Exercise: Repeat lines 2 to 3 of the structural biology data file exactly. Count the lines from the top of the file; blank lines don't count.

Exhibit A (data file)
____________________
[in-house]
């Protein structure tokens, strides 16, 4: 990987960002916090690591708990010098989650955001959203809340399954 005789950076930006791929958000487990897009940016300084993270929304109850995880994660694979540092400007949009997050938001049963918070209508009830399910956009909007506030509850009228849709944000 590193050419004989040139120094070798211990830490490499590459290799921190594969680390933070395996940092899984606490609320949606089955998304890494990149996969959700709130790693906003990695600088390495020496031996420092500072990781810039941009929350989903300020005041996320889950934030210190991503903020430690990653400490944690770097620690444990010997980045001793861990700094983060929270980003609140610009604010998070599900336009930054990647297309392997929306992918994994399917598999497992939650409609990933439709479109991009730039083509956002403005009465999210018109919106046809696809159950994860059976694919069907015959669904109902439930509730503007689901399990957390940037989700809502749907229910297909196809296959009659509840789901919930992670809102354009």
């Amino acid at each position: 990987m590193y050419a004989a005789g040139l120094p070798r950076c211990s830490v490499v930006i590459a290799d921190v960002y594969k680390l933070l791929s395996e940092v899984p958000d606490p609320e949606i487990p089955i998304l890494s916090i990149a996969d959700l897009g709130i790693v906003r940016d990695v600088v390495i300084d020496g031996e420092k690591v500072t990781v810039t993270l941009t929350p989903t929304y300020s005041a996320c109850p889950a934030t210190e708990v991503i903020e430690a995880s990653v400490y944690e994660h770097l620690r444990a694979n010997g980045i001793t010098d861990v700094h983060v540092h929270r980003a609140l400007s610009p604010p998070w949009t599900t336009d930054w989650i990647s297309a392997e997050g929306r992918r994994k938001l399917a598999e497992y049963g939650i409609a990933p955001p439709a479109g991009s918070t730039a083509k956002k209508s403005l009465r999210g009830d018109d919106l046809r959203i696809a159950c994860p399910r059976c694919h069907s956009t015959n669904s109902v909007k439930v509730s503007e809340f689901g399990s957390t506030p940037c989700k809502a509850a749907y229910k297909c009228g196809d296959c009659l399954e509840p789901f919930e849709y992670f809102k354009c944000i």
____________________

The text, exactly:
């Protein structure tokens, strides 16, 4: 990987960002916090690591708990010098989650955001959203809340399954 005789950076930006791929958000487990897009940016300084993270929304109850995880994660694979540092400007949009997050938001049963918070209508009830399910956009909007506030509850009228849709944000 590193050419004989040139120094070798211990830490490499590459290799921190594969680390933070395996940092899984606490609320949606089955998304890494990149996969959700709130790693906003990695600088390495020496031996420092500072990781810039941009929350989903300020005041996320889950934030210190991503903020430690990653400490944690770097620690444990010997980045001793861990700094983060929270980003609140610009604010998070599900336009930054990647297309392997929306992918994994399917598999497992939650409609990933439709479109991009730039083509956002403005009465999210018109919106046809696809159950994860059976694919069907015959669904109902439930509730503007689901399990957390940037989700809502749907229910297909196809296959009659509840789901919930992670809102354009």
């Amino acid at each position: 990987m590193y050419a004989a005789g040139l120094p070798r950076c211990s830490v490499v930006i590459a290799d921190v960002y594969k680390l933070l791929s395996e940092v899984p958000d606490p609320e949606i487990p089955i998304l890494s916090i990149a996969d959700l897009g709130i790693v906003r940016d990695v600088v390495i300084d020496g031996e420092k690591v500072t990781v810039t993270l941009t929350p989903t929304y300020s005041a996320c109850p889950a934030t210190e708990v991503i903020e430690a995880s990653v400490y944690e994660h770097l620690r444990a694979n010997g980045i001793t010098d861990v700094h983060v540092h929270r980003a609140l400007s610009p604010p998070w949009t599900t336009d930054w989650i990647s297309a392997e997050g929306r992918r994994k938001l399917a598999e497992y049963g939650i409609a990933p955001p439709a479109g991009s918070t730039a083509k956002k209508s403005l009465r999210g009830d018109d919106l046809r959203i696809a159950c994860p399910r059976c694919h069907s956009t015959n669904s109902v909007k439930v509730s503007e809340f689901g399990s957390t506030p940037c989700k809502a509850a749907y229910k297909c009228g196809d296959c009659l399954e509840p789901f919930e849709y992670f809102k354009c944000i």